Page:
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Where does the U.S. stand?
Nord Stream 2 has faced widespread opposition in Washington among Republicans and Democrats, who argue it would increase Russia’s economic and political leverage over Europe.
Then-President Donald Trump tried to sink the pipeline by claiming it would make Germany “captive to Russia.”
President Joe Biden also opposes the pipeline, yet in May his administration waived sanctions on the pipeline’s operator as the U.S. tried to rebuild ties with Germany, which had seriously frayed under Trump.
Earlier this month, Senate Democrats blocked a bill by Sen. Ted Cruz, R-Texas, that would have required the president to impose sanctions on entities overseeing Nord Stream 2 regardless of whether Russia attacks Ukraine.
Democrats countered with their own legislation that would personally sanction Putin and members of his inner circle if the Kremlin invades Ukraine. Lawmakers have not voted on that legislation.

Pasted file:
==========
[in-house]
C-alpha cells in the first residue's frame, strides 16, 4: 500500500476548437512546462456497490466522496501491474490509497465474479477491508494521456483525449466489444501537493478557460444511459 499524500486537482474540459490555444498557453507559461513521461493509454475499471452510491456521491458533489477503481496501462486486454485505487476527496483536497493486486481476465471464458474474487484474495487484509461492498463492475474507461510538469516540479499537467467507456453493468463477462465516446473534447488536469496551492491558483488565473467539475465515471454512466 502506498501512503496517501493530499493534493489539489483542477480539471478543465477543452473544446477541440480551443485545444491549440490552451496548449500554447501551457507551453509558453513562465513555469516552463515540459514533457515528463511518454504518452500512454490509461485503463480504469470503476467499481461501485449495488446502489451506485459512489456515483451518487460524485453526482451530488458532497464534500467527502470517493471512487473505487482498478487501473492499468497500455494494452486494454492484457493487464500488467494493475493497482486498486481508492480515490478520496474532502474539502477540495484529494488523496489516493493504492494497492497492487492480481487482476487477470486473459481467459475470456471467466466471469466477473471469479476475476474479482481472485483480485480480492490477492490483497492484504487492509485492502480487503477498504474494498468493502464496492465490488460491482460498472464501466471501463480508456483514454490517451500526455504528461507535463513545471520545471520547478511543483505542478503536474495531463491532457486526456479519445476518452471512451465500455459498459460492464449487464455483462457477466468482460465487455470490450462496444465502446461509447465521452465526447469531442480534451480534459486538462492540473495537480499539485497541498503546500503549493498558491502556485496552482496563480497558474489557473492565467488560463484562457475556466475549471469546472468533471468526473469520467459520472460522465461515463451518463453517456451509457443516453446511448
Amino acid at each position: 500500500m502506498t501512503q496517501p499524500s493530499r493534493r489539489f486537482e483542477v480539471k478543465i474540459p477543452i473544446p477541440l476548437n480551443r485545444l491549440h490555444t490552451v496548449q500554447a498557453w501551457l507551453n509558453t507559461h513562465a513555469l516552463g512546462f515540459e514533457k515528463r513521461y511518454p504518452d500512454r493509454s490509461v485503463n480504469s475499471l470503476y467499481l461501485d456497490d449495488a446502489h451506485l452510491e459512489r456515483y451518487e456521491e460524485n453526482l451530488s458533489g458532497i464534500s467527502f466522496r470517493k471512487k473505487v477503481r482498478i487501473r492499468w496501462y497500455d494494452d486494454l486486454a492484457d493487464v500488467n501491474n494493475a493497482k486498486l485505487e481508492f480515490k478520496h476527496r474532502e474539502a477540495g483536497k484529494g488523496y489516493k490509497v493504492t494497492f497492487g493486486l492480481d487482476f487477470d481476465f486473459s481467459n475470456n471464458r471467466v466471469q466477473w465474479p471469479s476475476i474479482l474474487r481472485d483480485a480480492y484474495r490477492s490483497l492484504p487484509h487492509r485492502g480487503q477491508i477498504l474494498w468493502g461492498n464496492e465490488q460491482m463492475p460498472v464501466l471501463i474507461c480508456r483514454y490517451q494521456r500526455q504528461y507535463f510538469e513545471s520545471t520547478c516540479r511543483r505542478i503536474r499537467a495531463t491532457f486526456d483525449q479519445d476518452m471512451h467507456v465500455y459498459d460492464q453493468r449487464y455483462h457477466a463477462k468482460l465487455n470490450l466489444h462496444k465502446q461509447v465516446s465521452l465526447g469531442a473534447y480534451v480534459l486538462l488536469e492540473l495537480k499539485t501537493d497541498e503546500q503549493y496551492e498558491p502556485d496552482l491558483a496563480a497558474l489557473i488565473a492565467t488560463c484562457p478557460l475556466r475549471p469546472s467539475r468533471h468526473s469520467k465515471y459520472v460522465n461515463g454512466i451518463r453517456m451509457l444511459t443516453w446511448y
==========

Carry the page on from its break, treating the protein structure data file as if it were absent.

Meanwhile, Biden and European Commission President Ursula von der Leyen issued a joint statement Friday vowing to work together to shore up Europe's energy security and "to avoid supply shocks, including those that could result from a further Russian invasion of Ukraine."
They said the U.S. and EU were collaborating with other countries and suppliers to identify "additional volumes of natural gas to Europe from diverse sources across the globe."
Germany’s new chancellor, Olaf Scholz, will meet with Biden at the White House on Feb. 7 to discuss Russian aggression toward Ukraine and other issues. Nord Stream 2 also is expected to be on the agenda.
Echoing the State Department’s warning that Nord Stream 2 would not be allowed to open if Russia invades Ukraine, German Foreign Minister Annalena Baerbock also promised consequences against Russia if it attacks.